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Sugar in Your Coffee

Flatiron School / 2 July 2013

The following is a guest post by Mendel Kramer and originally appeared on his blog. Mendel is currently a student at The Flatiron School. You can follow him on Twitter here.

JavaScript hurtin’ your Ruby-biased mind? Maybe a little coffee ‘n sugar is all you need!

When it comes to improving upon JavaScript, we have plenty of choices. Here I look at two of them: CoffeeScript and SugarJS.

“Learning JavaScript used to mean you weren’t a serious software developer. Today, not learning JavaScript means the same thing.” – Tim O’Reilly

These days, JavaScript is no longer an asset for a web-dev; it’s an absolute requirement. Unfortunately, it has been said that JavaScript has bad parts. That has been said to be an understatement.

Some History

FWIW, this is not a judgment on Brendan Eich, who created JavaScript in 10 days back in May 1995. It was rushed out, rough edges and all, to preempt Microsoft’s attempt at an even worse proprietary language of their own, during the era of the Browser Wars, which in turn became the quintessential proof to “Always be Shipping!”

As JavaScripts community grew to include devs from other languages and disciplines, solutions sprang up to alert the presence of, side-step, and, in the case of CoffeScript, even solve these bad parts.

While there is some overlap in these solutions (particularly while trying to “shim” ECMA support in legacy browsers such as IE8), generally speaking they take different direction.

CoffeeScript

CoffeeScript is a language created by Jeremy Ashkenas (creator of the BackboneJS project among many others) which compiles directly to JavaScript. This means, you can’t serve .coffee files directly to the browser, rather it must first be compiled to a .js file first.

You can learn all about it on its homepage, where there’s a tool to run CoffeeScript in real-time. I’ll demonstrate just one example here. The basic tenets should be familiar to Rubyists:

  • Parens are optional
  • Semi-colons are banished
  • Implicit return statements
  • Lots of syntactic sugar


…compiles to:

SugarJS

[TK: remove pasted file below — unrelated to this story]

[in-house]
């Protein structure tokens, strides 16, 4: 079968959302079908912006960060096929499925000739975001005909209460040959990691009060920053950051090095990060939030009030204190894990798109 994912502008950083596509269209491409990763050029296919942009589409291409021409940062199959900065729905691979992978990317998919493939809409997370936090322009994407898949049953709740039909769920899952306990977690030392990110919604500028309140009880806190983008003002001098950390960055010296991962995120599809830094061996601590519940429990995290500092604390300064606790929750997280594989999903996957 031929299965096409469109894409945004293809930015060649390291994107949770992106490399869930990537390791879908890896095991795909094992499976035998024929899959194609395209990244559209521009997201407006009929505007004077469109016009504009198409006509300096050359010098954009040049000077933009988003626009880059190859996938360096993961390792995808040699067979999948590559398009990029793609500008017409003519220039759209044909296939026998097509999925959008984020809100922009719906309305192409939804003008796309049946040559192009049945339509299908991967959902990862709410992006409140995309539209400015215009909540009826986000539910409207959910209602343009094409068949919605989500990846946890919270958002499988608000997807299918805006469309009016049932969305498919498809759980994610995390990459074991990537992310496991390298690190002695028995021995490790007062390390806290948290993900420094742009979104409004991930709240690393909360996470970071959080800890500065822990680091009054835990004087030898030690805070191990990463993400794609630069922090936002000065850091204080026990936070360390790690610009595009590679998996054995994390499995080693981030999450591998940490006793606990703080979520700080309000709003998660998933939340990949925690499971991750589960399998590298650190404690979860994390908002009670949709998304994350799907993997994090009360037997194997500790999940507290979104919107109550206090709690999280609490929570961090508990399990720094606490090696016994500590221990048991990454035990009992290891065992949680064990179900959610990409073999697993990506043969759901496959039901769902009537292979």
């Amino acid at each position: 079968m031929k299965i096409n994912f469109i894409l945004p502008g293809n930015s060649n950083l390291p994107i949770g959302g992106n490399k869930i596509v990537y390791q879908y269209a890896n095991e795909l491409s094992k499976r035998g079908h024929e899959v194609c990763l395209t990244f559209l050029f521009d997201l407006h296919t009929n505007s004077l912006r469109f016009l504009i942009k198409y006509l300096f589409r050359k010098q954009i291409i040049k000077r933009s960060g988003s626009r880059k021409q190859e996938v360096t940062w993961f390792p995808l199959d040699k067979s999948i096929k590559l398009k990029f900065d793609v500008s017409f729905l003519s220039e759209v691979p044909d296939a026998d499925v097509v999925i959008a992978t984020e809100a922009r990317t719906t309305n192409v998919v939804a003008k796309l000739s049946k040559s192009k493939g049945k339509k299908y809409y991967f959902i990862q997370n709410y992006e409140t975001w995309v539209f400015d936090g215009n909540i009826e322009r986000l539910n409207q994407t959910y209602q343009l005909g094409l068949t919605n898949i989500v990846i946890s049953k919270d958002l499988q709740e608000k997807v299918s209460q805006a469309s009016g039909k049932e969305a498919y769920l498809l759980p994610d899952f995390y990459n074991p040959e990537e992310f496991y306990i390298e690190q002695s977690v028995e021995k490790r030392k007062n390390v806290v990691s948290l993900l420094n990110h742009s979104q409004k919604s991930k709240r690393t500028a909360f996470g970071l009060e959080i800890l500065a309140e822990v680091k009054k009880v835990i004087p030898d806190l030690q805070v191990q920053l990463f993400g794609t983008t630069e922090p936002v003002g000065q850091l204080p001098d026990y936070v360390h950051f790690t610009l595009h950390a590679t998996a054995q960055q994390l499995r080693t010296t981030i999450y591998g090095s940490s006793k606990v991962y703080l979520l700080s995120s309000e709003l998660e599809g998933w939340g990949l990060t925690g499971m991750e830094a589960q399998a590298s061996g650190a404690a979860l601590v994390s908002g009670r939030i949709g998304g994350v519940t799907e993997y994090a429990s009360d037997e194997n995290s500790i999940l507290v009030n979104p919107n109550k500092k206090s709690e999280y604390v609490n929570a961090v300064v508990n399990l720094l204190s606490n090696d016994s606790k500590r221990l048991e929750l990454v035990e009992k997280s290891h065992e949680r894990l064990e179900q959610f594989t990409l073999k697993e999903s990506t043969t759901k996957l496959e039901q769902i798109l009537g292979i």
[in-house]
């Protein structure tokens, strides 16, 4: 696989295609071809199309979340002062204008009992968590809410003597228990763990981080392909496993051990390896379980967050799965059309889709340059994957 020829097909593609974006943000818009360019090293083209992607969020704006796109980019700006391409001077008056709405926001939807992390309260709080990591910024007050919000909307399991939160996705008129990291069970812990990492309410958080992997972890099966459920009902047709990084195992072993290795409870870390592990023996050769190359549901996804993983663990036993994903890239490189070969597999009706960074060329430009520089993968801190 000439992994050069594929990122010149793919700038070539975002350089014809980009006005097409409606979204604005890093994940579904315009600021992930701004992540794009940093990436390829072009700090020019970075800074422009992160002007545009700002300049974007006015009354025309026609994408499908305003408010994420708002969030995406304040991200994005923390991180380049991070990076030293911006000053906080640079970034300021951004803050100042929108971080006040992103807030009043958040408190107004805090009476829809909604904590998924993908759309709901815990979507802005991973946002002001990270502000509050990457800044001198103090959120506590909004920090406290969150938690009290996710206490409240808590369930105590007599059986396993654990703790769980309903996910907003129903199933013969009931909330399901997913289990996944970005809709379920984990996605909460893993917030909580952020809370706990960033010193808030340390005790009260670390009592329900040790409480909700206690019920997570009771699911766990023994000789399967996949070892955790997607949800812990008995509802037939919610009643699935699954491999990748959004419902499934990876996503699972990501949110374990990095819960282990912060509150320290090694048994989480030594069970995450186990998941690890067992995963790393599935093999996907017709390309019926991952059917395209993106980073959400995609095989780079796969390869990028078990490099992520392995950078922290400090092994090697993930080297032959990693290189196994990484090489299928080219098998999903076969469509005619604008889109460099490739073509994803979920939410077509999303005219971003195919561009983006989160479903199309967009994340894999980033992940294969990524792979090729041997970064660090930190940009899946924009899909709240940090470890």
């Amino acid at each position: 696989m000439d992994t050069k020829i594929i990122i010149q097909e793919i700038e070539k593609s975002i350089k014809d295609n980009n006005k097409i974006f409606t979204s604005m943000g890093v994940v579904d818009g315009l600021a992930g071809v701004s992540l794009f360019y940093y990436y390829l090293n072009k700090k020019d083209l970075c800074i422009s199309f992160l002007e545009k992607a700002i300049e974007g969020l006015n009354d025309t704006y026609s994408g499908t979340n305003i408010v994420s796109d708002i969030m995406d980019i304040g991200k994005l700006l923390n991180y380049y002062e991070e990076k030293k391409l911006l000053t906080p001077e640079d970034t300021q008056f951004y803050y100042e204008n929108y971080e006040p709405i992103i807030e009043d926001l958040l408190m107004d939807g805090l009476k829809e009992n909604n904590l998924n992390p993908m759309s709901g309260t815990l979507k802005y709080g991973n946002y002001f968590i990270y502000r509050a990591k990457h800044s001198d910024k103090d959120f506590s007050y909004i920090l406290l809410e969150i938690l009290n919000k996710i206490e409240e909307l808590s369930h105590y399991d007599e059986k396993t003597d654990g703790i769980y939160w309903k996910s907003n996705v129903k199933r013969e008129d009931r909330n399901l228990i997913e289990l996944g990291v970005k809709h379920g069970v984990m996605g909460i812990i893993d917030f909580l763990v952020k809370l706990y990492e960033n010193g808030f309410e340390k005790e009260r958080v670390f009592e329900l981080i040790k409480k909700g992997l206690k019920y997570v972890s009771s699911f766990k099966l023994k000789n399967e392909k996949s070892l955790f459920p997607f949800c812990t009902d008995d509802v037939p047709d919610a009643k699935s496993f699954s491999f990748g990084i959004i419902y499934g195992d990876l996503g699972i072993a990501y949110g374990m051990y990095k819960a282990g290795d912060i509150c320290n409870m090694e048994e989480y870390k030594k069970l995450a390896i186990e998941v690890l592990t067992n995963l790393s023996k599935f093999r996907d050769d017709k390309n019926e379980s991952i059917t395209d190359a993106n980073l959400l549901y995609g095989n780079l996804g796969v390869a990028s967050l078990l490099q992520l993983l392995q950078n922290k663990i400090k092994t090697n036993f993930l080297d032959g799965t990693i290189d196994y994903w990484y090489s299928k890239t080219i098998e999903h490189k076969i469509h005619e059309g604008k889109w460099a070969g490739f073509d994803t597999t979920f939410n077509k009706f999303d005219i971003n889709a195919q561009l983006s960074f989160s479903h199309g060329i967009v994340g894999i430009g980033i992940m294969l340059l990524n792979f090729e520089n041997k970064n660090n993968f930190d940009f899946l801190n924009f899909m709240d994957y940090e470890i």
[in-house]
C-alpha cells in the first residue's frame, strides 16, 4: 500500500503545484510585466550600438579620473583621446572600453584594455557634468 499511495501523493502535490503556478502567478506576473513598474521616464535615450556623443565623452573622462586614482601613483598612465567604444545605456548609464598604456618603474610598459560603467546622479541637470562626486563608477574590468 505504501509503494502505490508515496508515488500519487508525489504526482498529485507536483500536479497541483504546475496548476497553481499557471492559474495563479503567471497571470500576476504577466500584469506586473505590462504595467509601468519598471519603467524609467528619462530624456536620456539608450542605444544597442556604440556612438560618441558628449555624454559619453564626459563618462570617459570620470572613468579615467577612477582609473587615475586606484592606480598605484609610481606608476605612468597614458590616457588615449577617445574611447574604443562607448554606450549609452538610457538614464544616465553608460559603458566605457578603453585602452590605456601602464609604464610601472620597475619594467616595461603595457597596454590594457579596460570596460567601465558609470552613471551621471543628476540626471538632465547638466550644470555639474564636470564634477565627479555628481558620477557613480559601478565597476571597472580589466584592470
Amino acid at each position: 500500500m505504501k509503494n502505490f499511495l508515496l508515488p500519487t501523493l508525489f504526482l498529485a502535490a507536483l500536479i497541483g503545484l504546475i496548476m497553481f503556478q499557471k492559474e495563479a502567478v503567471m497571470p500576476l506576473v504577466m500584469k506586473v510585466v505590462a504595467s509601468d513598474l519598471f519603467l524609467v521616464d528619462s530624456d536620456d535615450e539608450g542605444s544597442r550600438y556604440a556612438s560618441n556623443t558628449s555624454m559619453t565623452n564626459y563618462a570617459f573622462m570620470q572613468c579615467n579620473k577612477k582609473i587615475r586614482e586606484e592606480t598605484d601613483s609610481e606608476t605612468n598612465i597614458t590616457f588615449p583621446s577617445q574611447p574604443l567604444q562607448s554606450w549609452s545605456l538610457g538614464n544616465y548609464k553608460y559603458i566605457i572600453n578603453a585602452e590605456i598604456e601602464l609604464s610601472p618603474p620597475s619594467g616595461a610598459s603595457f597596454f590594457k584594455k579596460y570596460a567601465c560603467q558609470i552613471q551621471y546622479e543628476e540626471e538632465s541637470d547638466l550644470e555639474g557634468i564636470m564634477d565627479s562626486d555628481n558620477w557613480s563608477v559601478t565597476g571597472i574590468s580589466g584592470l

SugarJS in it’s own words

… is a Javascript library that extends native objects with helpful methods. It is designed to be intuitive, unobtrusive, and let you do more with less code.

It has lots in common with Ruby, and even has a comparison page to see the syntactical differences between it and Ruby. So:

All Together Now

Because the fiat currency of the browser is JavaScript, as long as whichever shortcuts you use produce valid JavaScript, you can write code that intertwines all these examples.

While there’s obviously an improvement in these example over the plain JS, if you’re having trouble understanding any of the plain JS code, you’re doing it wrong. Debugging will be ever more difficult if you don’t understand the “magic” in your code. (Anyone who has struggled with Rails and its particular form of magic can attest to this.) If you plan on writing client-heavy apps, there’s is no escaping learning JavaScript thoroughly, warts and all.

Conclusion

Being currently a student of a dynamic language (Ruby) and the ever-growing popularity of this family of languages (i.e. Perl, Python, PHP etc), I may never get to write any non-trivial apps in a language that need to get compiled. As CoffeeScript may be the closest I get, and to satisfy the requirement of at least one XKCD reference, I leave you with this:

303: ‘Are you stealing those LCDs?’ ‘Yeah, but I’m doing it while my code compiles.’


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